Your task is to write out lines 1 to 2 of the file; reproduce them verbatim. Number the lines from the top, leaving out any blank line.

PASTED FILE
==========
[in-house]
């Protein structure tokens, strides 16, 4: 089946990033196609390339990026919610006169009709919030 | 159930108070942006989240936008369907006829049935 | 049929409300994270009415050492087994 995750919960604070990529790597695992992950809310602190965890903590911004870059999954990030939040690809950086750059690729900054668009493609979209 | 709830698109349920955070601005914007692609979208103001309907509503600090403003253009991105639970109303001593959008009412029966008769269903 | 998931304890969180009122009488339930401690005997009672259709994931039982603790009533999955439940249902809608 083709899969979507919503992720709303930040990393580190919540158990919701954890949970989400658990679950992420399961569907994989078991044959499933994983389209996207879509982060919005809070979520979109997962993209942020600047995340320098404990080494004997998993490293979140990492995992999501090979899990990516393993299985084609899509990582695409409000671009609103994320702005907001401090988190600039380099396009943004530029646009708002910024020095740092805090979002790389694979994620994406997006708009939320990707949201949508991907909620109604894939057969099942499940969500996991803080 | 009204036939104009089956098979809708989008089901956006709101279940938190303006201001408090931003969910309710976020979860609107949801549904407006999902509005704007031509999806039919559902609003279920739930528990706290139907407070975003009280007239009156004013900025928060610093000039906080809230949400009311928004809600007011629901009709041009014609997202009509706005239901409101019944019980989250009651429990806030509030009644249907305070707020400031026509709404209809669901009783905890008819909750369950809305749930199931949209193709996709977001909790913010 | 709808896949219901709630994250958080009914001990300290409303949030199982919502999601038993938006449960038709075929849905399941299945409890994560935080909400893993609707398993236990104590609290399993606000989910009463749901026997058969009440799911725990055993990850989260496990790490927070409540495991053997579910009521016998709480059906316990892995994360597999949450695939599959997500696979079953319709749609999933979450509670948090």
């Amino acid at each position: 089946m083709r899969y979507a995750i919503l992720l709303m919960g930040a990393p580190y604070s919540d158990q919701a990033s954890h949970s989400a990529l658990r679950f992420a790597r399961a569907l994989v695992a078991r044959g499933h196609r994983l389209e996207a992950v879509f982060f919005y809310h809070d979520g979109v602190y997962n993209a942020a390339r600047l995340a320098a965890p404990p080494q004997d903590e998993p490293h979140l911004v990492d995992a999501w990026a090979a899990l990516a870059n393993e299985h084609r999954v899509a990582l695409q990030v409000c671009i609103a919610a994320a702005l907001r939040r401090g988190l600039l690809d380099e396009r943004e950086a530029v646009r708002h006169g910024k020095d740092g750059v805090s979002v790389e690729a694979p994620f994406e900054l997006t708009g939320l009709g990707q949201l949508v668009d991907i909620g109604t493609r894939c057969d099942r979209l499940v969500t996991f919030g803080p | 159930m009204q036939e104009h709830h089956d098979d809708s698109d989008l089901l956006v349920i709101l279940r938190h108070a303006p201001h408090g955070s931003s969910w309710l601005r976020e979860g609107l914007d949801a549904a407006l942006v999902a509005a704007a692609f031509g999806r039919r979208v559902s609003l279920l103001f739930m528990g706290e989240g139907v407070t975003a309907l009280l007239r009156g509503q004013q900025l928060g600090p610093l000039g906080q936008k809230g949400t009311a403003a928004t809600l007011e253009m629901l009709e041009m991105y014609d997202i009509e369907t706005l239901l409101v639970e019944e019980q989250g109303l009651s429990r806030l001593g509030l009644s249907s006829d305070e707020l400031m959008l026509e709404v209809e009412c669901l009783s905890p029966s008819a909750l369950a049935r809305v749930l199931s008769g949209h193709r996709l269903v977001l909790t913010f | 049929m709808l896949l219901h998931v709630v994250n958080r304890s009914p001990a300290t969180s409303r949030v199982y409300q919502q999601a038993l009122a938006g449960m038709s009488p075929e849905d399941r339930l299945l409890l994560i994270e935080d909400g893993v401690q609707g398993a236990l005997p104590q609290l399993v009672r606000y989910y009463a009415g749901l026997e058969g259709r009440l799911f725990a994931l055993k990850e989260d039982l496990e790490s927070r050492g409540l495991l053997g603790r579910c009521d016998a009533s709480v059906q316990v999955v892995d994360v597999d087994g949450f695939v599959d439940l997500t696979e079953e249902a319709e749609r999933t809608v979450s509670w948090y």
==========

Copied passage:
[in-house]
């Protein structure tokens, strides 16, 4: 089946990033196609390339990026919610006169009709919030 | 159930108070942006989240936008369907006829049935 | 049929409300994270009415050492087994 995750919960604070990529790597695992992950809310602190965890903590911004870059999954990030939040690809950086750059690729900054668009493609979209 | 709830698109349920955070601005914007692609979208103001309907509503600090403003253009991105639970109303001593959008009412029966008769269903 | 998931304890969180009122009488339930401690005997009672259709994931039982603790009533999955439940249902809608 083709899969979507919503992720709303930040990393580190919540158990919701954890949970989400658990679950992420399961569907994989078991044959499933994983389209996207879509982060919005809070979520979109997962993209942020600047995340320098404990080494004997998993490293979140990492995992999501090979899990990516393993299985084609899509990582695409409000671009609103994320702005907001401090988190600039380099396009943004530029646009708002910024020095740092805090979002790389694979994620994406997006708009939320990707949201949508991907909620109604894939057969099942499940969500996991803080 | 009204036939104009089956098979809708989008089901956006709101279940938190303006201001408090931003969910309710976020979860609107949801549904407006999902509005704007031509999806039919559902609003279920739930528990706290139907407070975003009280007239009156004013900025928060610093000039906080809230949400009311928004809600007011629901009709041009014609997202009509706005239901409101019944019980989250009651429990806030509030009644249907305070707020400031026509709404209809669901009783905890008819909750369950809305749930199931949209193709996709977001909790913010 | 709808896949219901709630994250958080009914001990300290409303949030199982919502999601038993938006449960038709075929849905399941299945409890994560935080909400893993609707398993236990104590609290399993606000989910009463749901026997058969009440799911725990055993990850989260496990790490927070409540495991053997579910009521016998709480059906316990892995994360597999949450695939599959997500696979079953319709749609999933979450509670948090």